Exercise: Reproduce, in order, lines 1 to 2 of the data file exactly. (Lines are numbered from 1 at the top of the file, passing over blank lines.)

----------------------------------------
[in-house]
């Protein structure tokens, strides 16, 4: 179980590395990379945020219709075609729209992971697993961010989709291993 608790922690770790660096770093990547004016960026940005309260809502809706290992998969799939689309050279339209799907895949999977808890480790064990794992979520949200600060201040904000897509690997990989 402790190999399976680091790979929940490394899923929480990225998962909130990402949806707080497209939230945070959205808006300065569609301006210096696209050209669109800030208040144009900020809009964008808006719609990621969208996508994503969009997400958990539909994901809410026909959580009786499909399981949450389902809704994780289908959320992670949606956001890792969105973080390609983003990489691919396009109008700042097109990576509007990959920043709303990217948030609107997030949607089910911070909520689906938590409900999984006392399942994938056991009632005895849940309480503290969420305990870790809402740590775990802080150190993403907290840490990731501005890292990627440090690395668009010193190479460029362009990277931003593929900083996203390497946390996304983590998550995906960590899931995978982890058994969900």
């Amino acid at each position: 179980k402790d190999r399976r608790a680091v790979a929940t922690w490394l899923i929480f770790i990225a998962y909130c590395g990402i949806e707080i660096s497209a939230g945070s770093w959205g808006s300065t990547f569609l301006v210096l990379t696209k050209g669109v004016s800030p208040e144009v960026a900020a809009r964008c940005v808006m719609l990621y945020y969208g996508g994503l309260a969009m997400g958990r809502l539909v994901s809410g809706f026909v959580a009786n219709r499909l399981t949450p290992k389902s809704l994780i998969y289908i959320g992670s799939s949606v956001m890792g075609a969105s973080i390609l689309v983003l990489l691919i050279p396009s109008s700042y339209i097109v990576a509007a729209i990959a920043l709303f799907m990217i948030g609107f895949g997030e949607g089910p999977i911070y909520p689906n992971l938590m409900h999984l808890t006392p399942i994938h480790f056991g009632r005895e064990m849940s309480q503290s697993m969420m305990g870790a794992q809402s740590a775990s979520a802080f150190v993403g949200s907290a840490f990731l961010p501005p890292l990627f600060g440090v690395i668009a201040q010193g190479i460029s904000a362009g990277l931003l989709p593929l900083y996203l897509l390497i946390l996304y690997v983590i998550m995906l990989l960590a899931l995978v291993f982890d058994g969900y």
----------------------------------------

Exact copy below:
[in-house]
């Protein structure tokens, strides 16, 4: 179980590395990379945020219709075609729209992971697993961010989709291993 608790922690770790660096770093990547004016960026940005309260809502809706290992998969799939689309050279339209799907895949999977808890480790064990794992979520949200600060201040904000897509690997990989 402790190999399976680091790979929940490394899923929480990225998962909130990402949806707080497209939230945070959205808006300065569609301006210096696209050209669109800030208040144009900020809009964008808006719609990621969208996508994503969009997400958990539909994901809410026909959580009786499909399981949450389902809704994780289908959320992670949606956001890792969105973080390609983003990489691919396009109008700042097109990576509007990959920043709303990217948030609107997030949607089910911070909520689906938590409900999984006392399942994938056991009632005895849940309480503290969420305990870790809402740590775990802080150190993403907290840490990731501005890292990627440090690395668009010193190479460029362009990277931003593929900083996203390497946390996304983590998550995906960590899931995978982890058994969900």